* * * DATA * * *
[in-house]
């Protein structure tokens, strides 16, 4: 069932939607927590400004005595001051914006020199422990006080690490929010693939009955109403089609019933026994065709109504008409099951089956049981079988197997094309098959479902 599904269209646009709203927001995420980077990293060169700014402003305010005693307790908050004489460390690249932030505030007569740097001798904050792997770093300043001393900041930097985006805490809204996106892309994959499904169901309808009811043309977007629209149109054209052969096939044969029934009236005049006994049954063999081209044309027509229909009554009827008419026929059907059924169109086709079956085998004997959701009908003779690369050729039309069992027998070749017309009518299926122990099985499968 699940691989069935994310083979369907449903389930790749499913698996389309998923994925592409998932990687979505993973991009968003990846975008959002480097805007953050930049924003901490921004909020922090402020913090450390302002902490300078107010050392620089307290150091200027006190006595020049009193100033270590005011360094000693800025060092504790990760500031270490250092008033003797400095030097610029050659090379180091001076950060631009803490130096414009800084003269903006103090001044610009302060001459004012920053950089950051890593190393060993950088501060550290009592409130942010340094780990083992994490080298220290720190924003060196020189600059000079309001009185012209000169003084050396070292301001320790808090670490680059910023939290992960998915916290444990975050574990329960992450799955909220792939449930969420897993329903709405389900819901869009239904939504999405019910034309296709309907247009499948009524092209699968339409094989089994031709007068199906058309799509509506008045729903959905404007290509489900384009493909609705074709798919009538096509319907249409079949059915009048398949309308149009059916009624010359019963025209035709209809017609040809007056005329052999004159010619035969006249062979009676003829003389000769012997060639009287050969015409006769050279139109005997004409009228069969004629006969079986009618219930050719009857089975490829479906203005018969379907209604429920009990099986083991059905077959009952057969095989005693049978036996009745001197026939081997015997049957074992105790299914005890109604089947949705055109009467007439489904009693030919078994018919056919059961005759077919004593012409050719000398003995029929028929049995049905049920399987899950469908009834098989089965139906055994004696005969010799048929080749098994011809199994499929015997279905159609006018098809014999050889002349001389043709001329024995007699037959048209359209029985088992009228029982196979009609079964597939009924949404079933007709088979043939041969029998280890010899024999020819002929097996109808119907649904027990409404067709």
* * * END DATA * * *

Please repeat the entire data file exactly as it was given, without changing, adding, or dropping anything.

[in-house]
């Protein structure tokens, strides 16, 4: 069932939607927590400004005595001051914006020199422990006080690490929010693939009955109403089609019933026994065709109504008409099951089956049981079988197997094309098959479902 599904269209646009709203927001995420980077990293060169700014402003305010005693307790908050004489460390690249932030505030007569740097001798904050792997770093300043001393900041930097985006805490809204996106892309994959499904169901309808009811043309977007629209149109054209052969096939044969029934009236005049006994049954063999081209044309027509229909009554009827008419026929059907059924169109086709079956085998004997959701009908003779690369050729039309069992027998070749017309009518299926122990099985499968 699940691989069935994310083979369907449903389930790749499913698996389309998923994925592409998932990687979505993973991009968003990846975008959002480097805007953050930049924003901490921004909020922090402020913090450390302002902490300078107010050392620089307290150091200027006190006595020049009193100033270590005011360094000693800025060092504790990760500031270490250092008033003797400095030097610029050659090379180091001076950060631009803490130096414009800084003269903006103090001044610009302060001459004012920053950089950051890593190393060993950088501060550290009592409130942010340094780990083992994490080298220290720190924003060196020189600059000079309001009185012209000169003084050396070292301001320790808090670490680059910023939290992960998915916290444990975050574990329960992450799955909220792939449930969420897993329903709405389900819901869009239904939504999405019910034309296709309907247009499948009524092209699968339409094989089994031709007068199906058309799509509506008045729903959905404007290509489900384009493909609705074709798919009538096509319907249409079949059915009048398949309308149009059916009624010359019963025209035709209809017609040809007056005329052999004159010619035969006249062979009676003829003389000769012997060639009287050969015409006769050279139109005997004409009228069969004629006969079986009618219930050719009857089975490829479906203005018969379907209604429920009990099986083991059905077959009952057969095989005693049978036996009745001197026939081997015997049957074992105790299914005890109604089947949705055109009467007439489904009693030919078994018919056919059961005759077919004593012409050719000398003995029929028929049995049905049920399987899950469908009834098989089965139906055994004696005969010799048929080749098994011809199994499929015997279905159609006018098809014999050889002349001389043709001329024995007699037959048209359209029985088992009228029982196979009609079964597939009924949404079933007709088979043939041969029998280890010899024999020819002929097996109808119907649904027990409404067709």